The Colombian Prosecutor’s Office reported on Tuesday the arrest in Bogotá of the Romanian citizen Mihai Ionut Paunescu, an alleged computer hacker responsible for creating a harmful virus known as “Gozi”, Which would have affected more than one million users in Europe and the United States.
Through Gozi, Paunescu would have stolen information from more than a million users, including multinationals, banks, and state agencies such as the United States space agency, NASA.
Colombian authorities reported that Paunescu is required by a New York court to appear for various crimes, including criminal association to commit computer intrusion, to commit bank fraud and electronic fraud.
Paunescu is suspected of being part of “the network of cybercriminals” that Gozi designed, malicious software sent via email and that with its download, they managed to access privileged data such as bank passwords, identification documents, and intercepted and diverted transfers.
Mihai Ionut Paunescu: to the photo released by the Colombian authorities.
The United States Department of State, says the Colombian Prosecutor’s Office, reported that this Trojan-type computer virus infected private computers and those of large companies in other parts of the world, such as Germany, United Kingdom, Poland, France, Finland, Italy and Turkey.
A long list that thus increases the list of most wanted cybercriminals in the world.
A new form of theft through NFC
On the other hand, a combination of vulnerabilities in ATMs and in the NFC short-range communications protocol, used for functions such as contactless mobile payments, exposes these devices to be hacked just by bringing them a cell phone.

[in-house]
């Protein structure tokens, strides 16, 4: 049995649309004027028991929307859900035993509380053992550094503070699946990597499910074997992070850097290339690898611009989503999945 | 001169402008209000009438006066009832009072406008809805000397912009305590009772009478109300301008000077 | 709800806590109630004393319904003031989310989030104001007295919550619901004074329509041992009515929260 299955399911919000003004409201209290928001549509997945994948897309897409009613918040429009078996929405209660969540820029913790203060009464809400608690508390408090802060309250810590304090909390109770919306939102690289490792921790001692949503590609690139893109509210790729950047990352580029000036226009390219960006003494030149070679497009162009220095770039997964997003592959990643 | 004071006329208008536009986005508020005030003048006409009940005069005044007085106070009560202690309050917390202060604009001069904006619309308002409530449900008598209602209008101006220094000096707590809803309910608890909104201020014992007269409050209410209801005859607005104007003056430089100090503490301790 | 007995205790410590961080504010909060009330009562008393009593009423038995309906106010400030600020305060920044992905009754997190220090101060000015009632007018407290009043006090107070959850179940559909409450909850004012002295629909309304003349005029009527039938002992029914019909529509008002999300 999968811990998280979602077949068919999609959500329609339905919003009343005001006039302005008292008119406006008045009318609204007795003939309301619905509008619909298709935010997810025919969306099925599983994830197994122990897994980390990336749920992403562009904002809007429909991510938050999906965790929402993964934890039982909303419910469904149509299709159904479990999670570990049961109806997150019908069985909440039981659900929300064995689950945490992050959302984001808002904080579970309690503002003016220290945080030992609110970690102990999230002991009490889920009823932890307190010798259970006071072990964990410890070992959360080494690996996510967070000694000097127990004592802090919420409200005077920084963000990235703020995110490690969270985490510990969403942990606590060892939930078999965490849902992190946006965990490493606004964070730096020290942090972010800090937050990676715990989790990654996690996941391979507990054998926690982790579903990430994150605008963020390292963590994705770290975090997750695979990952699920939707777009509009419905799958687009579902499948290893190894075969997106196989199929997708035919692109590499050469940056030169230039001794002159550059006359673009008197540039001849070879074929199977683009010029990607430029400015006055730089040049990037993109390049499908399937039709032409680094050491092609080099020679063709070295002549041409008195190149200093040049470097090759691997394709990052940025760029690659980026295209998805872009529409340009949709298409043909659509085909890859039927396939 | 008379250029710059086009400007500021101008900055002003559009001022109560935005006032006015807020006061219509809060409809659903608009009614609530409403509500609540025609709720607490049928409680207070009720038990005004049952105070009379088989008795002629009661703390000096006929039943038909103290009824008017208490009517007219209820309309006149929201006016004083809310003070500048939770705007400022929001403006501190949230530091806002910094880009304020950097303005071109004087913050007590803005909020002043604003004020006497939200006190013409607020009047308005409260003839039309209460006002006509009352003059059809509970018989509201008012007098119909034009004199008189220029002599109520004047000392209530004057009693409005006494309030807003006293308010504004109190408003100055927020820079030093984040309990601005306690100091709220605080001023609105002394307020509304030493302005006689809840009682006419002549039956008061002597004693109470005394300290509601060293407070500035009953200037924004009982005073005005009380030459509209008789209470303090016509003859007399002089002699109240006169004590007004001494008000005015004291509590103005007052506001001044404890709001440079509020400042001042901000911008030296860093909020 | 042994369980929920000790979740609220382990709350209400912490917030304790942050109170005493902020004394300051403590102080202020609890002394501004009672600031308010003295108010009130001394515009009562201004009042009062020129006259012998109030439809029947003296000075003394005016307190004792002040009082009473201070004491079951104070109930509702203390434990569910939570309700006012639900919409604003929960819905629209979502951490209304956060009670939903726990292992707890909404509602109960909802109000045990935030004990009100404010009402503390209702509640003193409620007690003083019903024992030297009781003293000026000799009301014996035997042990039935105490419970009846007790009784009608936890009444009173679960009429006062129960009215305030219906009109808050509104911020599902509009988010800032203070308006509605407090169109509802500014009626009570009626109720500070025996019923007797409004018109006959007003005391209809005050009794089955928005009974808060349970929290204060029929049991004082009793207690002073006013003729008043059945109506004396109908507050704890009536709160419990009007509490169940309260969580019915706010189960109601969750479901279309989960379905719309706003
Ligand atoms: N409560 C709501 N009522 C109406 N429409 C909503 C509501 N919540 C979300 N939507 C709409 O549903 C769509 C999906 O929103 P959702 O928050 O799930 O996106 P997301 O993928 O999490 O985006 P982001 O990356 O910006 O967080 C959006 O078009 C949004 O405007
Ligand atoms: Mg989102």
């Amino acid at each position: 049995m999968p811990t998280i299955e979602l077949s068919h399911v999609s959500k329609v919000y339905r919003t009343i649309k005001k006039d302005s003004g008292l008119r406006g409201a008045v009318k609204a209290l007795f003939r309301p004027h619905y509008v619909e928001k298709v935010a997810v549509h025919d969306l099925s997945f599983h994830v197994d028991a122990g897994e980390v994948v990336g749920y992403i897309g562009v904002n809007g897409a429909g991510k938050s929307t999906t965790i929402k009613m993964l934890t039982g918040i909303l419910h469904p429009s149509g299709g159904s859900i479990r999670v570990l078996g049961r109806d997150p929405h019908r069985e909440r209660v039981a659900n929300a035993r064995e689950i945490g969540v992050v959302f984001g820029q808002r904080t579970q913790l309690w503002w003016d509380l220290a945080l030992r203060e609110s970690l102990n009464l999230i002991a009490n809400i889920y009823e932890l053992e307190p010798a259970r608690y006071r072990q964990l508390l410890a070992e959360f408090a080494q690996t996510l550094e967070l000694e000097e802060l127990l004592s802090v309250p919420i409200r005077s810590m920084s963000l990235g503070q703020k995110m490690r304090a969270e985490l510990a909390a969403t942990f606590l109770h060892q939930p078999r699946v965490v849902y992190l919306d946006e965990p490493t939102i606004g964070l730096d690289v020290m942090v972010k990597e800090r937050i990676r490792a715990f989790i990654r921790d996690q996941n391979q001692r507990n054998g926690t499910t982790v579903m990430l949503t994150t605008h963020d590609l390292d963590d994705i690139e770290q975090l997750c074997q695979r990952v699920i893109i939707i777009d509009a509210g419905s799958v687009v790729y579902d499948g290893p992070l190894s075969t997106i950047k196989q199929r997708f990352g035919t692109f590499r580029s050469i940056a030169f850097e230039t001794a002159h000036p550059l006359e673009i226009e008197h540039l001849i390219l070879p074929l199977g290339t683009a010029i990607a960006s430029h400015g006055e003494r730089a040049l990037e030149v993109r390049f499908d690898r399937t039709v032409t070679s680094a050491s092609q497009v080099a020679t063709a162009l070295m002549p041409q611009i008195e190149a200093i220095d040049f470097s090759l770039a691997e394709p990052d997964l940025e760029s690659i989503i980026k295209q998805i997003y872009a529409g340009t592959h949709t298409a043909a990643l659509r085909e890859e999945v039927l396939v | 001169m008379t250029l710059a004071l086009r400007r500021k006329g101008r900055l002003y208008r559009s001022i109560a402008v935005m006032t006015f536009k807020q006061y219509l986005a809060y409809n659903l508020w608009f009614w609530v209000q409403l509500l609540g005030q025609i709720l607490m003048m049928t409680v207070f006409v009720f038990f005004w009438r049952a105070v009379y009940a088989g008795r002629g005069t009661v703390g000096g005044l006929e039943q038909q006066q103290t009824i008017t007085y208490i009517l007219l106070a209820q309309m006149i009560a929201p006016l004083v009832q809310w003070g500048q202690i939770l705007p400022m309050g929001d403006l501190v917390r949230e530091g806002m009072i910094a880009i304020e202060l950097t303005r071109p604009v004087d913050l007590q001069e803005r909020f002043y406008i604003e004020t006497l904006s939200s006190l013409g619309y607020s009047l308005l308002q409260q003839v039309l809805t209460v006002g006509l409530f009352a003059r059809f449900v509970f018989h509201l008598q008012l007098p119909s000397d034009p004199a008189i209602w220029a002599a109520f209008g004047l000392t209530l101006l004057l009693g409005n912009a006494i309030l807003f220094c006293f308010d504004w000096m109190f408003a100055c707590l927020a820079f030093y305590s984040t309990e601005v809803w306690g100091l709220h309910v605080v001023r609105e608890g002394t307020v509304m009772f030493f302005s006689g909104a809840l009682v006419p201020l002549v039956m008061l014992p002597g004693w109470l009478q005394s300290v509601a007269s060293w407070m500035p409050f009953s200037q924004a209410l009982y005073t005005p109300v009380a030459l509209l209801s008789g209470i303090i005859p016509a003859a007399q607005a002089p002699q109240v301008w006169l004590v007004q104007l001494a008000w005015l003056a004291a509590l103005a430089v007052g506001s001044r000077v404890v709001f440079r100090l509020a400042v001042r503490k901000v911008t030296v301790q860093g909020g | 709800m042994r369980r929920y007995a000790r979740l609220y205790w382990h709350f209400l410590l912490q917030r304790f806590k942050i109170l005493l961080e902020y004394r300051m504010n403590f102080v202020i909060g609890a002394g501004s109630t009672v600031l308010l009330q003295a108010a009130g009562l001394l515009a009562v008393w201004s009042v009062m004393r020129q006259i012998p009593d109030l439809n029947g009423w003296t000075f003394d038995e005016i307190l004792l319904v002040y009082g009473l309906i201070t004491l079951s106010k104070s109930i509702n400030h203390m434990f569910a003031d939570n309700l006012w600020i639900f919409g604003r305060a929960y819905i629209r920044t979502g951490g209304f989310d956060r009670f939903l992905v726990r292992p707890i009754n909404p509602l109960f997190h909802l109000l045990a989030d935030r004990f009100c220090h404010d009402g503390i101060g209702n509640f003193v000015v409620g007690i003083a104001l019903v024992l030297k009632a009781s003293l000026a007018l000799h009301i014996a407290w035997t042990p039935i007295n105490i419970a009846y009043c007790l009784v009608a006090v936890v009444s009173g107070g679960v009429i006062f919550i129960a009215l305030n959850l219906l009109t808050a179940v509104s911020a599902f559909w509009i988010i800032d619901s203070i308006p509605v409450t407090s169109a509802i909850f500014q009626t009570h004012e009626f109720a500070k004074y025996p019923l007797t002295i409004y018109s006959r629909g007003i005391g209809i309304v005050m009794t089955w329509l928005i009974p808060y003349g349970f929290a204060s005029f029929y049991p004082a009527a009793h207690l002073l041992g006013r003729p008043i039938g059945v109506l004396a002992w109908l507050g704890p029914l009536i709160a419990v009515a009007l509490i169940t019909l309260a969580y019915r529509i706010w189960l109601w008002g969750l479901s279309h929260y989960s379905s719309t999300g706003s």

The vulnerability, which is present both in ATMs that support NFC and in mobile payment terminals or dataphones, was discovered by cybersecurity researcher Josep Rodríguez, from the firm IOActive, as reported by Wired.
Rodríguez developed an application for Android phones with which it is possible to replicate the communications that usually take place at ATMs and payment terminals by exploiting vulnerabilities present in the firmware of NFC systems.
Mobile devices, target of attackers. Photo: Shutterstock
Using this hacking technique, it is even possible for the cyber attacker to seize the user’s credit card details, invisibly change the amount of a transaction or even encrypt the devices through ransomware attacks.
Likewise, Rodríguez affirms that it has been possible to hack at least one brand of ATM manufacturers to withdraw cash through this technique. The rest of the brands affected are Tech, Ingenico, Verifone, Crane Payment Innovations, BBPOS and Nexgo.
The researcher has assured that he informed the manufacturers of the vulnerable devices between seven months and a year ago, but that many of the existing terminals are still exposed due to the shortage of security updates.
The problem in question, which Rodríguez has investigated for a year, is due to the fact that most terminals with NFC do not validate the size of the data that is sent from a card to the reader, known as a data unit. Application Protocol, or APDU.
Using the Android application, the developed technique sends a file one hundred times longer than the reader expects, which generates a buffer overload error.
In some cases, such as Ingenico, the manufacturers claim that this type of attack can only cause errors, but not execute code, and in this case the company has already solved the problem. security breach that or caused.
Verifone, for its part, claims that it patched these vulnerabilities in 2018, but the researcher claims to have found vague terminals in Spain that were recently still exposed.